Wednesday, March 30, 2011

Awkward Equals Feminine

Is the rise of the 'socially awkward' girl a dangerous fashion or a flighting fad?

Searching back through my consciousness, I can’t pinpoint the moment when I first heard someone label themselves as ‘socially awkward’ or ‘socially retarded’. But I do know that I never questioned the choice, I completely bought this new brand of cool hook, line and sinker.

At first this language and labelling didn’t trouble me, in fact I rejoiced in there being a popular social movement that I could easily slot into. As a late teen it was so easy to define any lack of self confidence as cute awkwardness or a disregard for having social skills. You could clumsily kill a conversation with a cute boy or alienate an important connection during introductions and instead of being humiliating it would add to your cool cred. The more it went on the more deliberate sabotaging of social situations became almost like a sport. I knew friends who would happily boast about how awkward or tactless they might be, when in actual fact they were some of the most confident and out going people I had encountered. Being socially awkward became less of a trait and more of a style, and it was just about as chic as you could get.

As I got a bit older and moved away from spending every waking moment surrounded by a gaggle of friends, though, this attitude became less convenient. I learnt quickly that if I didn’t make a move towards confidence I would also never make any new friends or work connections. Making doe eyes and shyly not answering questions just doesn’t impress the directors of theatre companies or actors that you might one day want to hire. There’s actually not much room for cute in our fast paced world, and if it’s hard work getting you to elicit some semblance of an intelligent response to the most basic questions, then people will quickly pass you by.

So I grew a bit of a spine and moved on from this particular phase, probably a process that most people would call growing up. I wouldn’t say that I’m the definition of cool, calm and collected, but I’ve certainly changed the way I view social interactions in the last couple of years. I’ve also changed my mind about this trend depicting awkwardness as the height young femininity and what it means for my generation.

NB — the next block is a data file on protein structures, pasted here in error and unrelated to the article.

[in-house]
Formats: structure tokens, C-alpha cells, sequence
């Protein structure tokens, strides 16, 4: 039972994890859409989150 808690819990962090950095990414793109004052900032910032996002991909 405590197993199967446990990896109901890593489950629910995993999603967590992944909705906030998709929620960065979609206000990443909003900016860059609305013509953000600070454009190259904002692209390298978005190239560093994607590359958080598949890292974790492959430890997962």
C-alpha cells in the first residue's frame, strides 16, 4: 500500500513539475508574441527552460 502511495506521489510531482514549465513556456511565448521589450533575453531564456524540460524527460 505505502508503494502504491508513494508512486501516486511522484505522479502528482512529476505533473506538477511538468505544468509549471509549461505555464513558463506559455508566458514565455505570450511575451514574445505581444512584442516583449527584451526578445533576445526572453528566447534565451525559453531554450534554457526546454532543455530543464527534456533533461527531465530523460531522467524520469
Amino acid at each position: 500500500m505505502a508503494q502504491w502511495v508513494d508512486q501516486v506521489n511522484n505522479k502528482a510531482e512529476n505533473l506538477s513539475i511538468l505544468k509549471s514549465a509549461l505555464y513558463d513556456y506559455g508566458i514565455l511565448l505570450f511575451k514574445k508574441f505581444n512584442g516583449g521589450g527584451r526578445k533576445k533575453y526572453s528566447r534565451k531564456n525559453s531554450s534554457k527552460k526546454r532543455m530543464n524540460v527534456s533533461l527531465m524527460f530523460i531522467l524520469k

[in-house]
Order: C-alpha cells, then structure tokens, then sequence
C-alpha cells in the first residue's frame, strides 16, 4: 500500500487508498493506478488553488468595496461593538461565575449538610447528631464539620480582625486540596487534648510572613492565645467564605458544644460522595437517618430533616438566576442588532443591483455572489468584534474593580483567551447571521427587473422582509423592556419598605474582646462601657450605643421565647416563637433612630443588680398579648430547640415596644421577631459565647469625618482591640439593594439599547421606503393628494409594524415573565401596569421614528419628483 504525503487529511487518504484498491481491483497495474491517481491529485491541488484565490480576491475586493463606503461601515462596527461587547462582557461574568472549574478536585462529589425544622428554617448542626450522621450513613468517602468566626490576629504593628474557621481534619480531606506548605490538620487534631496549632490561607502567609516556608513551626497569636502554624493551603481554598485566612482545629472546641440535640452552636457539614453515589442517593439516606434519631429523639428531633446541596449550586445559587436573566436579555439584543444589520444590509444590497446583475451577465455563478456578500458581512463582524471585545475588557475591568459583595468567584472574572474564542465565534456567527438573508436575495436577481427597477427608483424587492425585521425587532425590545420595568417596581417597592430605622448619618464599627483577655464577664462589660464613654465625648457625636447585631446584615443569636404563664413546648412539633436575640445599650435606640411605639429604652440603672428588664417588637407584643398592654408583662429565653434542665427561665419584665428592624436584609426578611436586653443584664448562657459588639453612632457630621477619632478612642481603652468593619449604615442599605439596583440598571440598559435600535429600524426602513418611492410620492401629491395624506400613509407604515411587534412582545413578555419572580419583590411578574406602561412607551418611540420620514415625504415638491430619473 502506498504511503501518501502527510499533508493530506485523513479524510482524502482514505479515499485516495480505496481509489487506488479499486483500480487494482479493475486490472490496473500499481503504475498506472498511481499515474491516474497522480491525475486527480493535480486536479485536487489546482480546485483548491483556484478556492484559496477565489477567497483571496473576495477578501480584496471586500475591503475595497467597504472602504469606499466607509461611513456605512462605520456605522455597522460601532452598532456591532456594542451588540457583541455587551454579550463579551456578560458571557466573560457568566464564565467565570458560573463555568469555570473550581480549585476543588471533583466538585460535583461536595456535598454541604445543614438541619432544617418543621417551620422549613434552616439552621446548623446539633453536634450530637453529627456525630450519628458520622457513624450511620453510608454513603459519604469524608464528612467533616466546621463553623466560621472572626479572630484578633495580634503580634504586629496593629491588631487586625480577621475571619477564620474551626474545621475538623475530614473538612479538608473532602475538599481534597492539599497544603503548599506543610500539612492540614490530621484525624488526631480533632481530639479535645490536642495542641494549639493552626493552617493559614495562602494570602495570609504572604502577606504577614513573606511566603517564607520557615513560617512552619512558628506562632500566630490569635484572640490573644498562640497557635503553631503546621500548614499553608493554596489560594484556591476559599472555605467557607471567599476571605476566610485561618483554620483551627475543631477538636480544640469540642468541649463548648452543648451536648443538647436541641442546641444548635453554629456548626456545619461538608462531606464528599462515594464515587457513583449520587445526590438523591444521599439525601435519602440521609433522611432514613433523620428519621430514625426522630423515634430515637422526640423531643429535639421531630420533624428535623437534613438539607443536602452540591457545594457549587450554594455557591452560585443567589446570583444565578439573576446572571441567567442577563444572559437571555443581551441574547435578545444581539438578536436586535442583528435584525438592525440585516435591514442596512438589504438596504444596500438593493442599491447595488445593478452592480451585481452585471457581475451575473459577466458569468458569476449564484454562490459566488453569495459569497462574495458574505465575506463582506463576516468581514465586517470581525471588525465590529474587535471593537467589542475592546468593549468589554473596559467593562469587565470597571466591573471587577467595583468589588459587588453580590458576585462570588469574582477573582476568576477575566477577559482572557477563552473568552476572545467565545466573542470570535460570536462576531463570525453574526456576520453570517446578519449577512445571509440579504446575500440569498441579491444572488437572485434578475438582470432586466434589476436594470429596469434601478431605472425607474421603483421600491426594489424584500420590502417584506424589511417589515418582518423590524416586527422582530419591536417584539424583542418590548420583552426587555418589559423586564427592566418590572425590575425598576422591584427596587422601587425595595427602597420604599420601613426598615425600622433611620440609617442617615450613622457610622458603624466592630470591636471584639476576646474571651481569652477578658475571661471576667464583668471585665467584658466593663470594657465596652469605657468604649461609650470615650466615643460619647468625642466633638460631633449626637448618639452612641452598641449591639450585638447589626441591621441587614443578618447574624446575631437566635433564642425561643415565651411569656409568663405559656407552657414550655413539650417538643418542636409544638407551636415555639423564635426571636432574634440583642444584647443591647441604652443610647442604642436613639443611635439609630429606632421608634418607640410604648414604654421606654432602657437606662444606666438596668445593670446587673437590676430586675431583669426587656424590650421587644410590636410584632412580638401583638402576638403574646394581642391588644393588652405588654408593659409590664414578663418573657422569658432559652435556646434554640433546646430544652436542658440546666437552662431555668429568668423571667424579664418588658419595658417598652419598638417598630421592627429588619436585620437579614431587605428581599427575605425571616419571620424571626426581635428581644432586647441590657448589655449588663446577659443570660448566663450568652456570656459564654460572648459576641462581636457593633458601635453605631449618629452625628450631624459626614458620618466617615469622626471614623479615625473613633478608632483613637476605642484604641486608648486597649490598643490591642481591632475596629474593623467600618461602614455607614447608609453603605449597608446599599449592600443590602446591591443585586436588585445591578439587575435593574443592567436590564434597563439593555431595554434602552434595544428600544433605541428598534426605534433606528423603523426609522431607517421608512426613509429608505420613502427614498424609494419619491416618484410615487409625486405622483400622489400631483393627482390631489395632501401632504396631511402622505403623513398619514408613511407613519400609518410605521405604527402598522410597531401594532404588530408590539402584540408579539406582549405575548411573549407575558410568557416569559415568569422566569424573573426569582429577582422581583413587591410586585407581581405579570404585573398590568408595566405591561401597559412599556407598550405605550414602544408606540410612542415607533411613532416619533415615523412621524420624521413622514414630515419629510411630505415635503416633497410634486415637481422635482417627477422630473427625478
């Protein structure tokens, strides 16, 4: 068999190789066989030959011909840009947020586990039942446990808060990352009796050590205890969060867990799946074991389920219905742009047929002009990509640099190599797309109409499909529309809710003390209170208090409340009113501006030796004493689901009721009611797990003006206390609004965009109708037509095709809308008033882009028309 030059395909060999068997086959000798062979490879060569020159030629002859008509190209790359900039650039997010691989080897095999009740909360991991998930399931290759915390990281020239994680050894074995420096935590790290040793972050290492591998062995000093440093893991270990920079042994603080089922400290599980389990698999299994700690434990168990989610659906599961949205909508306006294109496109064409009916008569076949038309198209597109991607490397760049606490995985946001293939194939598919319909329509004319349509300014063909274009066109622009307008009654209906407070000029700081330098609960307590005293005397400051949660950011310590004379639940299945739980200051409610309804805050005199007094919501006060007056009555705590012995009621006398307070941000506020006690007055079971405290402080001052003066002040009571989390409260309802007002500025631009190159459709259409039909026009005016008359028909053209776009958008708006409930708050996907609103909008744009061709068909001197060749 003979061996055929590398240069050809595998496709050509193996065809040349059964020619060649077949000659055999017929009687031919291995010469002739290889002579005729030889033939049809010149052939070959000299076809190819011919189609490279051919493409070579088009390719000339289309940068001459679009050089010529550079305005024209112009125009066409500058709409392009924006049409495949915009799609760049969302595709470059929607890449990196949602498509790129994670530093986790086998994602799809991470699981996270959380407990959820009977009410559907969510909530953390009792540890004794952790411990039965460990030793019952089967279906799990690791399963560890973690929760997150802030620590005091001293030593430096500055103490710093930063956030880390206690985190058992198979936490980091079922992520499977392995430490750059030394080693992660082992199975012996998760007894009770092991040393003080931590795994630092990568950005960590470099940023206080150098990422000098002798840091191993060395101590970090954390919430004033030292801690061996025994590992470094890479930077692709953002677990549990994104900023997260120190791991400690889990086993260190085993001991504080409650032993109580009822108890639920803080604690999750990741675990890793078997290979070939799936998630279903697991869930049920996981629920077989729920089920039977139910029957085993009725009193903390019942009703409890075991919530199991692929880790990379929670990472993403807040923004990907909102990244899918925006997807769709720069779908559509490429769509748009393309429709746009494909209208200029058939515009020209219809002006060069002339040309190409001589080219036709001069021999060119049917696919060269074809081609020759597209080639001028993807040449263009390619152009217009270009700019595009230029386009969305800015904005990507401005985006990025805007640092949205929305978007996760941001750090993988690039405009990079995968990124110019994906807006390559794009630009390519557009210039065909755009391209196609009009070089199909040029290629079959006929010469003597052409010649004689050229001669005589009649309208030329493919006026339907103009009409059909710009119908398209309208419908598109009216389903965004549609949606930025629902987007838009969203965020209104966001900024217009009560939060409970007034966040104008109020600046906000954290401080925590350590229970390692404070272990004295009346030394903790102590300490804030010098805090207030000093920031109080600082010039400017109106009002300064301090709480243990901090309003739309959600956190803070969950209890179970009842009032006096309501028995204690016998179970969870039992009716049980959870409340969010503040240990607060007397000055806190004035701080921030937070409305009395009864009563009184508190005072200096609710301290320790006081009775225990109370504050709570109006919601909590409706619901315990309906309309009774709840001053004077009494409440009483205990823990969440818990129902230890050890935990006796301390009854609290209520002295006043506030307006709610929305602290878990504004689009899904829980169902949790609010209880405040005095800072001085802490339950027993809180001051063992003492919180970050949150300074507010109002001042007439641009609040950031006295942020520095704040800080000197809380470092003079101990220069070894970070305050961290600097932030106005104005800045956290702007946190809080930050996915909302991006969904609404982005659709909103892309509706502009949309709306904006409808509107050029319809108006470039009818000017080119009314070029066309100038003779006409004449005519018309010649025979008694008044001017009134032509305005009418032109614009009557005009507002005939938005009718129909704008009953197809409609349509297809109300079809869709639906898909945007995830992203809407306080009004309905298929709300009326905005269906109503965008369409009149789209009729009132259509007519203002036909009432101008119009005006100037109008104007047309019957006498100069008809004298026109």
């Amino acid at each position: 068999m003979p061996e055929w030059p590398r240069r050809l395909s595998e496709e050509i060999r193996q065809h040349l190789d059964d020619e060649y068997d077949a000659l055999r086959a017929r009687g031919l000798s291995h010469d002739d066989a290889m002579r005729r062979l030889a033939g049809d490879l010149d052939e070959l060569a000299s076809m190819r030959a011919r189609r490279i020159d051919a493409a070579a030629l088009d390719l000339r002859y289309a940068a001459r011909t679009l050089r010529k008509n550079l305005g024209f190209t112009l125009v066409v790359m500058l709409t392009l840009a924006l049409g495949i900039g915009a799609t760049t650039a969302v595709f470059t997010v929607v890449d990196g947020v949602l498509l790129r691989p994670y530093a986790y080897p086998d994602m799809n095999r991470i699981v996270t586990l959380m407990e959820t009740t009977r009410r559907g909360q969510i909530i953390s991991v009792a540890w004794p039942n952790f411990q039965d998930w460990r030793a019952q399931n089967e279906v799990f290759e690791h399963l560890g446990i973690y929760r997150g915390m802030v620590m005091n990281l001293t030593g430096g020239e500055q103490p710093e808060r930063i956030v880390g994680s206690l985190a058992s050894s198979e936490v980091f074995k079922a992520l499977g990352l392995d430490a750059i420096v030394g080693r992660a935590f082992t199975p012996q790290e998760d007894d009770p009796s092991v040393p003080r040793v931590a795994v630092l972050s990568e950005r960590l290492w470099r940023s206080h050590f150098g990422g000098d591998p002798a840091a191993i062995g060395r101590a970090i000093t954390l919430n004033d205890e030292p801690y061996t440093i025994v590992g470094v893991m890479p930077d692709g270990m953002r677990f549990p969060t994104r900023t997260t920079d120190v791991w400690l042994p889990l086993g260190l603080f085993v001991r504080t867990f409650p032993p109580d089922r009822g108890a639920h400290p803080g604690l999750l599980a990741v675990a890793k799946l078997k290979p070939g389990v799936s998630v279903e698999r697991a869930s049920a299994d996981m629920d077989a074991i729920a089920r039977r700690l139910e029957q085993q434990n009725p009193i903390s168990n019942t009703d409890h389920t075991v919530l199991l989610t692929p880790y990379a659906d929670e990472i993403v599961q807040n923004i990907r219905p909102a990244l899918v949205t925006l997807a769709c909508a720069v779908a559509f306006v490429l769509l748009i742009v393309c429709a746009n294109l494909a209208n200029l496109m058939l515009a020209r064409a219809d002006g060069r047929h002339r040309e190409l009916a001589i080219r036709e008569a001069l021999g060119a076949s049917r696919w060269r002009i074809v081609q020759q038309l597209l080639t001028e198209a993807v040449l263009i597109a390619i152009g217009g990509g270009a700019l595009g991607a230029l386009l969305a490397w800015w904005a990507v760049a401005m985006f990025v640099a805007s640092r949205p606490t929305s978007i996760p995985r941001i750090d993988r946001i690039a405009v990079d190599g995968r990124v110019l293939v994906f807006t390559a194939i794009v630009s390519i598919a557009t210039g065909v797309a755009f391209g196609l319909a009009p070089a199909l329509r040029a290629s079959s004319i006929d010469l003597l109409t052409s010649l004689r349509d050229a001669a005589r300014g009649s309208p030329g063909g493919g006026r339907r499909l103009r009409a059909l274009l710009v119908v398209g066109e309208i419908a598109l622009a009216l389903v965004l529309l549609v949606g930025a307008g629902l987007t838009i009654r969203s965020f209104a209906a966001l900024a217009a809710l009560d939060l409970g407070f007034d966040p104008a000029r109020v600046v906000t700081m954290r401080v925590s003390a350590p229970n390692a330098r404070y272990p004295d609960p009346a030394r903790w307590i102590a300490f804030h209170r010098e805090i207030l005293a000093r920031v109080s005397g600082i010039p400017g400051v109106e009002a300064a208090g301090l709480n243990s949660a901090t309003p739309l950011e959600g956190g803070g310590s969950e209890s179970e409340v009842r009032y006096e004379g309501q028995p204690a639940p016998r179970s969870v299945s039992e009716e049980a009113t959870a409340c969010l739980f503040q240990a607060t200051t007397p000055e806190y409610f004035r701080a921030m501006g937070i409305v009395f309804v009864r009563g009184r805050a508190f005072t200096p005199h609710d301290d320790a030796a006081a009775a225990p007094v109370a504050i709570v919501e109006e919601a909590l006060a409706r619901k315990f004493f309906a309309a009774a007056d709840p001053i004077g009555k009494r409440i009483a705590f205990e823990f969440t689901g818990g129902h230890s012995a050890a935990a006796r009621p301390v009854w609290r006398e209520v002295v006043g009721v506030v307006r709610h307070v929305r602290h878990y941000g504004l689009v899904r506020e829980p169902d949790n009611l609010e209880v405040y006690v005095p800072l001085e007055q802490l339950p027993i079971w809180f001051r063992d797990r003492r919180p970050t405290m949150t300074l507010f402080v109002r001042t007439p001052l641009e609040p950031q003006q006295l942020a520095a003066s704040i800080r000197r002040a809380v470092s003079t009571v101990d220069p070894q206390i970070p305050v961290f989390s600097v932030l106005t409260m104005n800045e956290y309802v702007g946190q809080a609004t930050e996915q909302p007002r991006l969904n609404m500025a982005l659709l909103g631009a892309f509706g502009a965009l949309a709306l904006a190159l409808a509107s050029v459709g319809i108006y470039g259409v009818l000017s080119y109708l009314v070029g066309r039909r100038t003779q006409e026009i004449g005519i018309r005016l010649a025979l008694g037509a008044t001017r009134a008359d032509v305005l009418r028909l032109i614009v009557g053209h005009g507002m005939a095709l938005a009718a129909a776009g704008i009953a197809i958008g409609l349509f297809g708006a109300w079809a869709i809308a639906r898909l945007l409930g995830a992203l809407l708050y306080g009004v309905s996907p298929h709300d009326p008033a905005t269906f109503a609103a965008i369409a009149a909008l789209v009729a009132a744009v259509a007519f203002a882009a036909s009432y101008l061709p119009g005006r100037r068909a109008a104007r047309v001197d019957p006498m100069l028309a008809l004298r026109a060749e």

The awkwardness fad seems to be linked to being ‘girly’. It plays on the idea that ‘hot boys like smart girls’, and that there’s something mysterious and alluring about the quiet girl in the corner. More than just a traditional sex thing, though, is the rivalry it builds between female friends. It’s not exactly expressed outright, but it’s pretty clear to see that the girl who is the most quirky and off-centre (read: off putting) is the one who is winning at this sort of opposite social interaction game; the more inept your people skills, the higher you rise.

Developing as a group of twenty-somethings, particularly twenty-something girls, who don’t want to fend for themselves socially, who think nothing of offending people or humiliating themselves because they can just pass it over as cool, is worrying. Deliberately pretending to not have opinions, personality or confidence is no way to work towards having fair and stimulating relationships with other people. Regardless of how much it makes them want to pinch your cheeks, it’s fair to say this kind of behaviour doesn’t inspire many people to respect you.

But maybe I’m overreacting. Maybe this is just my version of those who cried, “His hips are a portal for the devil!” about Elvis Presley. After all when I google ‘socially awkward’ I just get a bunch of pictures about Kristen Stewart and un-clever memes, neither really making me anxious about the state of young girls’ ability to socially interact. Or maybe it’s just a thing that happens amongst the people that I mix with, a very tiny dissection of society to be sure…but I just don’t think so.

As I try to understand this movement and our motivations when subscribing to it, I am puzzled. I think maybe we are all just a little bit scared about having to grow up and be ‘women’ now, whatever that means these days, and we’ve realised that there’s a way out of it. It’s kind of a Peter Pan ideal for girls, involving emulating the three year old with the wide eyes and pout hiding behind her mother’s skirt and not answering the “big adults’ questions”.

I have to ask, when did we start excusing being scared with being awkward and shy, when did we decide that that was a good choice to make? Shy girls have long held their place on the social spectrum, yes, but this obviously isn’t all true shyness. It’s playing pretend about how strong and poised we can really be, and it’s damaging to our image as a whole and as individuals.

1 comment:

  1. You are very wise Lauren. This is a thought provoking article and every young girl should read it and learn from it.


Related Posts Plugin for WordPress, Blogger...